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Healthcare Access

Healthcare Access

Summary

The World Health Organization (WHO) estimates that half of the world lacks access to the health services they require. Eight hundred million people report spending at least 10 percent of their household budget on health expenses annually.1 For nearly 100 million people worldwide, these healthcare expenses can force them into poverty.2 Despite this, immunizations, family planning, antiretroviral therapy for HIV and medicated mosquito nets are becoming more and more accessible.3 Additionally, as of 2017, 80 percent of live births worldwide were attended by a healthcare professional,4 though just 59 percent of births in Sub-Saharan Africa were attended by a professional.5 The Netherlands, France, Germany, Australia and the United Kingdom are the leaders in the Global Access to Healthcare Index. The index accounts for the accessibility of child and maternal healthcare services, disease prevention and immunizations, access to medications and the distribution of healthcare services in a given nation.6 Bangladesh, Ethiopia and Cambodia are the three lowest ranking nations in terms of healthcare access.7 Currently, the worldwide average life expectancy is 71 years.8 Show References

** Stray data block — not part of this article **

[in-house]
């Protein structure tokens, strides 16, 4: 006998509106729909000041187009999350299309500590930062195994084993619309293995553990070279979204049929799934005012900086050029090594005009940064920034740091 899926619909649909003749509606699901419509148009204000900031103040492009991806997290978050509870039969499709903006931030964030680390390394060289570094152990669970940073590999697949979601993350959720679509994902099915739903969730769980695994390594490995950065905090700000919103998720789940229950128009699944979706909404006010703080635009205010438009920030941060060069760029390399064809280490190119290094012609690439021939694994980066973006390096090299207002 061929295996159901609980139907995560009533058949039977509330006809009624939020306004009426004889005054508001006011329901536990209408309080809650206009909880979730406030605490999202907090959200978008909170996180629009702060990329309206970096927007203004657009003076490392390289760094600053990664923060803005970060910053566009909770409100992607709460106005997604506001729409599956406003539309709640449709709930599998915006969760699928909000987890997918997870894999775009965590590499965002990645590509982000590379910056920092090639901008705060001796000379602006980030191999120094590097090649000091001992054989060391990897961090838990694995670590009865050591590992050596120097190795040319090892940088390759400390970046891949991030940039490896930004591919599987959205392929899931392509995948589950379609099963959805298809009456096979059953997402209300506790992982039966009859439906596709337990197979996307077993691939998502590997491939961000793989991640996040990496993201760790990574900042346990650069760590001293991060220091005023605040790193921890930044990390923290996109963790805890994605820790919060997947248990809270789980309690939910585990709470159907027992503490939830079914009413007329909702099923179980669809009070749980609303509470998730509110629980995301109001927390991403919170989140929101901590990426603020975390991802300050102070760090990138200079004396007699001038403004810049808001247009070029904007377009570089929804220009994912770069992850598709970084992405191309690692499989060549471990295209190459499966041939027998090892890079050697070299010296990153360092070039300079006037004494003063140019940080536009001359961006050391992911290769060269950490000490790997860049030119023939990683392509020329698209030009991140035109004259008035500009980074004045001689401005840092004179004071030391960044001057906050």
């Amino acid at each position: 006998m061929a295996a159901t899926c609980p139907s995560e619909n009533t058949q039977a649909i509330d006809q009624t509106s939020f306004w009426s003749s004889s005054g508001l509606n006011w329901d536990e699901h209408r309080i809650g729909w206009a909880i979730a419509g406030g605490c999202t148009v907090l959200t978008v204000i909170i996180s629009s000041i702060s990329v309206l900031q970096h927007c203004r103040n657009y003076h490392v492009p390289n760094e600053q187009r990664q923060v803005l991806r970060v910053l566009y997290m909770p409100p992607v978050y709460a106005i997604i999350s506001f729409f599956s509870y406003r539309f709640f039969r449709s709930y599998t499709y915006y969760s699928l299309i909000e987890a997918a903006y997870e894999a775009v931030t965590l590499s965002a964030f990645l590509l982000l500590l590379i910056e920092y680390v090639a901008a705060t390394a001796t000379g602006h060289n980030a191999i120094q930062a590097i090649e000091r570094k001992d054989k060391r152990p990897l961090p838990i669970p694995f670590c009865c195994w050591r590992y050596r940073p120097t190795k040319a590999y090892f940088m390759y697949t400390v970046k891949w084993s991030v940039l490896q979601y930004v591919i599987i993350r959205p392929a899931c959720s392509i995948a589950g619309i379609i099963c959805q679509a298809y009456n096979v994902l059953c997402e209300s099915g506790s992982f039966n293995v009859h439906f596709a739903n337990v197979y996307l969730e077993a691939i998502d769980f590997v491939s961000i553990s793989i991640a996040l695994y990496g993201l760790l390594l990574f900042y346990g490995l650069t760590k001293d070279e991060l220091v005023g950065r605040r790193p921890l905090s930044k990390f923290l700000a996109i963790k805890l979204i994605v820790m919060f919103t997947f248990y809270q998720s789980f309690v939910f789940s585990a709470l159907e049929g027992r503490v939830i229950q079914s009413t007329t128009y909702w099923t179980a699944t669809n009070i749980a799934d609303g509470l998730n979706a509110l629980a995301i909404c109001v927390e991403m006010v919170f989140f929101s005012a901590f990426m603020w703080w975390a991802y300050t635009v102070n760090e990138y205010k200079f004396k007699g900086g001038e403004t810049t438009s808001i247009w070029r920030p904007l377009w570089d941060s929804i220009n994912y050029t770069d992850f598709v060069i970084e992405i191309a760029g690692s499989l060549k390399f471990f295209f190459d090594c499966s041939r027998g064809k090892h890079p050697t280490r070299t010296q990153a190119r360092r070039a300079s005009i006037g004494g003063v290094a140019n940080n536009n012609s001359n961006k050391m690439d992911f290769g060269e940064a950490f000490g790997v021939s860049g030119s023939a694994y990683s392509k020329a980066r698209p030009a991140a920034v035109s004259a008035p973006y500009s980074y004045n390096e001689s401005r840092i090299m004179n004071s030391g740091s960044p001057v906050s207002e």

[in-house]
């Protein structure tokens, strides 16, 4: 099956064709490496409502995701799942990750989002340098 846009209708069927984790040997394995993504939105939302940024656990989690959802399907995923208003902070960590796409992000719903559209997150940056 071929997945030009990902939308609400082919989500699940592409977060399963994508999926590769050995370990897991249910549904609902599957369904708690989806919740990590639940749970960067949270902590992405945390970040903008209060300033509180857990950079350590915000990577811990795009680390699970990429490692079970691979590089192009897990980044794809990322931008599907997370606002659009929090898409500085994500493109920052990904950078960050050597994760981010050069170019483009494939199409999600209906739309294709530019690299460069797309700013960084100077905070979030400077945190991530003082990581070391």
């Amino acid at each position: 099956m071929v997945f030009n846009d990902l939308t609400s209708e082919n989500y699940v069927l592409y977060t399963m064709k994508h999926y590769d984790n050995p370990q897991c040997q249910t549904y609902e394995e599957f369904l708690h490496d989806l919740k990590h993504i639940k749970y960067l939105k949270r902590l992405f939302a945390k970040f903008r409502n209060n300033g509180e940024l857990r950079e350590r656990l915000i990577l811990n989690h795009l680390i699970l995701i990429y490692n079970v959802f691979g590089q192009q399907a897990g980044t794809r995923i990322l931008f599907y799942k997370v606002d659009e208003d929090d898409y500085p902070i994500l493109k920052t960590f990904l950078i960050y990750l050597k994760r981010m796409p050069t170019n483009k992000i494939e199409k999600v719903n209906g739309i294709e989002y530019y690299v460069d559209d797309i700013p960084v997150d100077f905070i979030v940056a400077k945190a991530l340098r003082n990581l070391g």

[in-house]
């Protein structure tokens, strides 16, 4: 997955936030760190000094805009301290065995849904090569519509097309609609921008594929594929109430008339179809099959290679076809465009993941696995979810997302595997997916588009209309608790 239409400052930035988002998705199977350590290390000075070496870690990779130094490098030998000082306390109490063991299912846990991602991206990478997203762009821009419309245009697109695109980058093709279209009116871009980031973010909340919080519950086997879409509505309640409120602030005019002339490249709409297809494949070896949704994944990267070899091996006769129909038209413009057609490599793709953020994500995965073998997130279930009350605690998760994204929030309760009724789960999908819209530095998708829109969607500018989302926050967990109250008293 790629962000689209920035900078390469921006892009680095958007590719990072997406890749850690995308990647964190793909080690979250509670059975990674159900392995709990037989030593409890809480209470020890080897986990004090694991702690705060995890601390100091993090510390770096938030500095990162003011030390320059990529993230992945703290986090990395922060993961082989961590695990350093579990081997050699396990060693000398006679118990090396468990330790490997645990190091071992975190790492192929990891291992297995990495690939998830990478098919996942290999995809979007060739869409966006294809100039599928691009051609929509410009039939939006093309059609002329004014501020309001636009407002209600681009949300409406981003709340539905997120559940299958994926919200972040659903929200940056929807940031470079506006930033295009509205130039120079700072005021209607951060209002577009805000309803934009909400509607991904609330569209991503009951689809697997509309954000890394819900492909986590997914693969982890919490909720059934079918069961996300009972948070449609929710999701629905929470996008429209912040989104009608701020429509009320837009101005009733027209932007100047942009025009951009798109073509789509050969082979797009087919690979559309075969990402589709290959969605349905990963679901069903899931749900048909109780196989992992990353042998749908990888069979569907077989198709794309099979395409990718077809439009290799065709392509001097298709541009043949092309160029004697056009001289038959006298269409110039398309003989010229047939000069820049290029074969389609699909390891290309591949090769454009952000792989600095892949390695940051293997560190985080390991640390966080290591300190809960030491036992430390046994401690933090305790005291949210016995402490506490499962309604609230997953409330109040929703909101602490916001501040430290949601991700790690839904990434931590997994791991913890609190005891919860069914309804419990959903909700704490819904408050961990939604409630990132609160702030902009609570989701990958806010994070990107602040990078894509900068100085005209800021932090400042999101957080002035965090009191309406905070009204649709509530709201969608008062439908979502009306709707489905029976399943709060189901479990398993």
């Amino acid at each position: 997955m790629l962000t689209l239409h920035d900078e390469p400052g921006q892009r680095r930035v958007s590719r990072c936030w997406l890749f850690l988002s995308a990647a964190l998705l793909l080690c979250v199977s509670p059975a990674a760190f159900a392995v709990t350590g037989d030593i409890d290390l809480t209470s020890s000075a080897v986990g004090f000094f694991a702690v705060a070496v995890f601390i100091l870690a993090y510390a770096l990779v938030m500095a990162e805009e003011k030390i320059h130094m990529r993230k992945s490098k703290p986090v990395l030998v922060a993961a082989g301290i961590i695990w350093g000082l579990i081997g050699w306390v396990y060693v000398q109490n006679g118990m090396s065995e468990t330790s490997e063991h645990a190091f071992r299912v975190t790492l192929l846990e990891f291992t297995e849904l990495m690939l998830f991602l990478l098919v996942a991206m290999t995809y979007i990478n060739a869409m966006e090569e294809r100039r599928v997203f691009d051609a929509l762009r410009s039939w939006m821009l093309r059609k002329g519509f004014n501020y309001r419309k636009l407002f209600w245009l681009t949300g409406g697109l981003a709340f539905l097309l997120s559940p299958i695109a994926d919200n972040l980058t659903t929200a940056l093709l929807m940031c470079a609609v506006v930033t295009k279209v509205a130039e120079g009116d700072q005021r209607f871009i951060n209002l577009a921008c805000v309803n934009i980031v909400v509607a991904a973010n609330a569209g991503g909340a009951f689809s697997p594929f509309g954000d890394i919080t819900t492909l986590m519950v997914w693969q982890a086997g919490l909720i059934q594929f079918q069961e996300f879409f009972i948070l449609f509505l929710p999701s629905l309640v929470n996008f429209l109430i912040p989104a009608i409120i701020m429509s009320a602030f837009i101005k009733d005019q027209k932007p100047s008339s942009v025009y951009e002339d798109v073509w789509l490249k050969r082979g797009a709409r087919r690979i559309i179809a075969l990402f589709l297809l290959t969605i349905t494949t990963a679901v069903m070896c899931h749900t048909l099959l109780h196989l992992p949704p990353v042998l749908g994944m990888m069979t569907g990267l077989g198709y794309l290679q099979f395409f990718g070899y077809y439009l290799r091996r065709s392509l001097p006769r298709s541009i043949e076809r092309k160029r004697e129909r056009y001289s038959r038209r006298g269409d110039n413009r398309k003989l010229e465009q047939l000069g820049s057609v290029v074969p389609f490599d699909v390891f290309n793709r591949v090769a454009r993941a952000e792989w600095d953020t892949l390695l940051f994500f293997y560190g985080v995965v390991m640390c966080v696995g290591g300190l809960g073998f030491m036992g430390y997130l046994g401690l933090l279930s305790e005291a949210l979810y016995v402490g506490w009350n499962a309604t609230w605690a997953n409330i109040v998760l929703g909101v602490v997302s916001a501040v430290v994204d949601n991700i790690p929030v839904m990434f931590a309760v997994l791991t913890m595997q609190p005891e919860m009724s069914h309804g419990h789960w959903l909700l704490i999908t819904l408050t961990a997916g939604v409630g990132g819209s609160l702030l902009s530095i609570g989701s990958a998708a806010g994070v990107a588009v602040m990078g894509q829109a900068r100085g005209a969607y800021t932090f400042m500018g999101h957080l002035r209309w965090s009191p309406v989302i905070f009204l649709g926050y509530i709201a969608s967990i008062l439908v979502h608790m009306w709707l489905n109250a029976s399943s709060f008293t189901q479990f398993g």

1 https://www.who.int/news-room/detail/13-12-2017-world-bank-and-who-half-the-world-lacks-access-to-essential-health-services-100-million-still-pushed-into-extreme-poverty-because-of-health-expenses 2–3 Ibid 4 https://www.who.int/gho/maternal_health/skilled_care/skilled_birth_attendance_text/en/ 5 Ibid 6 https://perspectives.eiu.com/sites/default/files/Globalaccesstohealthcare-3.pdf 7 Ibid 8 https://www.economist.com/leaders/2018/04/26/universal-health-care-worldwide-is-within-reach
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Healthcare Access

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